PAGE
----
Rex, historian, friend, family man lived his entire long and varied life with the constant ethics of his left-wing intellectual background. He was no bigot, no stick-in-the-mud – Rex viewed every aspect of human behaviour with a measured eye and (mostly) with benign tolerance. He was a solid, kind, honest, generous man who inspired a huge following amongst Lincolnshire historians.
Rex was an active member of the Society for Lincolnshire History and Archaeology for many years and members have enjoyed his input in the form of organised outings, particularly to DMVs, and talks and publications (all of which have been sold under the auspices of the SLHA bookshop).
It was a surprise to some members of the Lincolnshire Methodist History Society to learn that Rex, a founder member of the Society, was not a Christian. Rex would not pretend to a faith he did not have but he saw in the history of Methodism a massive contribution to the progression of the working man towards education and equality. He saw the opportunities offered by Methodism as a great enhancement of trust earned by the working populations of two centuries ago.
On my penultimate visit to Rex when he was in a very weak state I asked him, ‘Have you ever been to Tolpuddle?’ ‘No,’ he replied and metaphorically reared up in the cot-bed where he lay, ‘but I certainly intend to.’ Then he sank back against the sheets looking like a sparse-framed, bearded medieval saint. If I had Rex’s artistic skills I might portray him in a heavenly setting in deeply interested conversation with those old Methodist farm labourers who were martyred for asking for the right to protest.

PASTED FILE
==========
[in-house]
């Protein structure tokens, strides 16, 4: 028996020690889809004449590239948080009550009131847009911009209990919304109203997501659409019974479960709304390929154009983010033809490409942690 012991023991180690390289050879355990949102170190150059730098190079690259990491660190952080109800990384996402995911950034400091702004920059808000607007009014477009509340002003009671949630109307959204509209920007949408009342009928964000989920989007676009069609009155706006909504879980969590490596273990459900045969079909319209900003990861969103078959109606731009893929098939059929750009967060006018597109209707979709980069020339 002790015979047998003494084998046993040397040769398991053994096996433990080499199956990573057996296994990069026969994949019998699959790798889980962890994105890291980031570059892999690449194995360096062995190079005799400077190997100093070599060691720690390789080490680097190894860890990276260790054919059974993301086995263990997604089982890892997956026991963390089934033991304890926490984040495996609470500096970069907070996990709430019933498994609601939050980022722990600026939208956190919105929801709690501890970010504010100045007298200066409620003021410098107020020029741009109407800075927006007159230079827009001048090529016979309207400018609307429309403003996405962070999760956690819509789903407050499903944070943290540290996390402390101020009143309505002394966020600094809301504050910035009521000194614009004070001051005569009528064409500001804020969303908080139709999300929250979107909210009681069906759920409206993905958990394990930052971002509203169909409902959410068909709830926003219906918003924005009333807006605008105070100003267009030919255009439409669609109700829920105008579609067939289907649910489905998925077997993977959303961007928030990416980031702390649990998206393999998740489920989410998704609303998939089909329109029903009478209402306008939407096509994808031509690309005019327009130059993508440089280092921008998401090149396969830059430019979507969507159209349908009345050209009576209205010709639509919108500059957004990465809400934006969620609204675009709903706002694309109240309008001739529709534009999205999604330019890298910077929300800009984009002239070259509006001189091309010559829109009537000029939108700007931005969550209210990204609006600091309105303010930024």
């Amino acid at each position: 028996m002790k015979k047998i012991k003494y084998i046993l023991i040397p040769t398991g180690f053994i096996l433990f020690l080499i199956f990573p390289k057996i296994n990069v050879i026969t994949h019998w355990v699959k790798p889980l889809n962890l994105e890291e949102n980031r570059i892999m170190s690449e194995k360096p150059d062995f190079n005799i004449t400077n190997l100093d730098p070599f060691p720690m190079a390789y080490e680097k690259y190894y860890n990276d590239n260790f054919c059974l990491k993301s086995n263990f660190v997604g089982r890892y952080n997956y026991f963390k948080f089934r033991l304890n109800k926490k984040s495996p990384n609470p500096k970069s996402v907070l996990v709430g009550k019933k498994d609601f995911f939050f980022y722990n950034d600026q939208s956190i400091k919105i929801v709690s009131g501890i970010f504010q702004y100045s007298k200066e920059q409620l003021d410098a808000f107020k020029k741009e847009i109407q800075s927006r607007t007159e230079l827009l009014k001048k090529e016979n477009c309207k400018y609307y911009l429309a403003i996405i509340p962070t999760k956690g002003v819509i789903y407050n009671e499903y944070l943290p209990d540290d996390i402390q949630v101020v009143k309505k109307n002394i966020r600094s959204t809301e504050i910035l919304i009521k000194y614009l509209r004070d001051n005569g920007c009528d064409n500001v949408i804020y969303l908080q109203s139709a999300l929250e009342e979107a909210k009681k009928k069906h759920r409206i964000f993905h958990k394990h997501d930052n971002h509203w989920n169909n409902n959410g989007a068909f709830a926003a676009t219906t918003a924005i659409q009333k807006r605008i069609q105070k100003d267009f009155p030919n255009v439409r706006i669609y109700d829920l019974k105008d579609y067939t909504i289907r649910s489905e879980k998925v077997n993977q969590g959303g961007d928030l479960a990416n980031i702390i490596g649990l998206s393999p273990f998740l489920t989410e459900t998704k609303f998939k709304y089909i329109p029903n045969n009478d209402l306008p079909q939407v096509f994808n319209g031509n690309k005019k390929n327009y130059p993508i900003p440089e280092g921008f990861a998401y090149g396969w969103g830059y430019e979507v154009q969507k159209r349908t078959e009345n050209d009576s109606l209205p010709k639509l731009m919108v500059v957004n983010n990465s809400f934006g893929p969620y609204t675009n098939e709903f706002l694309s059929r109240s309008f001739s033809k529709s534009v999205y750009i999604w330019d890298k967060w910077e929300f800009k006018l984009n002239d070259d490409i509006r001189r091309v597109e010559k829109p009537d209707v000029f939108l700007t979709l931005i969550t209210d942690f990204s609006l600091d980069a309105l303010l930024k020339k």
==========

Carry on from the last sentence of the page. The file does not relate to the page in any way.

Rex was fond of telling people that he was born in a workhouse during a Zeppelin raid. This could have been misunderstood as meaning that he was born in poverty. That was not the case – his parents were Master and Matron of Hackney Workhouse at the time of his birth. The Zeppelin raid dates his birth to another world beyond the memory of most people now alive. He could remember the vast complex of buildings that surrounded him in infancy and spoke of the workhouse bakery and butchery, the offices and the infirmary.
As a child of five or six Rex moved to Yorkshire with his mother and three brothers as his father sought other employment. Holme on Spalding Moor became the background to Rex’s childhood. His great-grandfather had been head teacher of the village school there and the four clever little Russell boys all attended that school. Rex won a scholarship to a minor public school (Bancrofts – A Drapers’ Company School) which meant that he became a boarder and enlarged his horizons far from the village school.
As a teenager Rex chose to be a commercial artist and he trained for this work by winning an Essex County Scholarship to art school. Later, after the war, he gained a degree in History and Education at Durham University and used his graphic skills to enhance his many history publications, particularly as a cartographer, he produced wonderfully drawn and lettered maps showing pre-enclosure and post-enclosure parishes. His book on headstones, illustrated by Rex in pen and ink, showed his skill at copying not only an image but the feel of an age. But before his teaching and publishing life began the second world war intervened.